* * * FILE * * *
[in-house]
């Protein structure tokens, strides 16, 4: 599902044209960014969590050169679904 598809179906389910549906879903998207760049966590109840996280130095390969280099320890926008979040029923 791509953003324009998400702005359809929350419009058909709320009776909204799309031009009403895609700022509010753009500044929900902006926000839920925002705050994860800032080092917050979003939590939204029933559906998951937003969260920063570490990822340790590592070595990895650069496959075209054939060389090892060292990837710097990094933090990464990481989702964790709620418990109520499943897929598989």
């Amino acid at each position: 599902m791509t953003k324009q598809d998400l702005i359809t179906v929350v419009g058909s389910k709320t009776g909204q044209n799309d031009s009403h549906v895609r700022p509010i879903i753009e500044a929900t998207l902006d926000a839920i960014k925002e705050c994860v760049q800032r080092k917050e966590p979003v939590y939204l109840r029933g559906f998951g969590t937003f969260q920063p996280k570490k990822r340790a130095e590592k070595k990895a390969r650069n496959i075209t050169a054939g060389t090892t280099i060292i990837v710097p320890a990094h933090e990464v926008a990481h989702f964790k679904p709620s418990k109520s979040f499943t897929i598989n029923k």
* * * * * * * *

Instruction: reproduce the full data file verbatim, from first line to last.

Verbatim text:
[in-house]
């Protein structure tokens, strides 16, 4: 599902044209960014969590050169679904 598809179906389910549906879903998207760049966590109840996280130095390969280099320890926008979040029923 791509953003324009998400702005359809929350419009058909709320009776909204799309031009009403895609700022509010753009500044929900902006926000839920925002705050994860800032080092917050979003939590939204029933559906998951937003969260920063570490990822340790590592070595990895650069496959075209054939060389090892060292990837710097990094933090990464990481989702964790709620418990109520499943897929598989």
């Amino acid at each position: 599902m791509t953003k324009q598809d998400l702005i359809t179906v929350v419009g058909s389910k709320t009776g909204q044209n799309d031009s009403h549906v895609r700022p509010i879903i753009e500044a929900t998207l902006d926000a839920i960014k925002e705050c994860v760049q800032r080092k917050e966590p979003v939590y939204l109840r029933g559906f998951g969590t937003f969260q920063p996280k570490k990822r340790a130095e590592k070595k990895a390969r650069n496959i075209t050169a054939g060389t090892t280099i060292i990837v710097p320890a990094h933090e990464v926008a990481h989702f964790k679904p709620s418990k109520s979040f499943t897929i598989n029923k």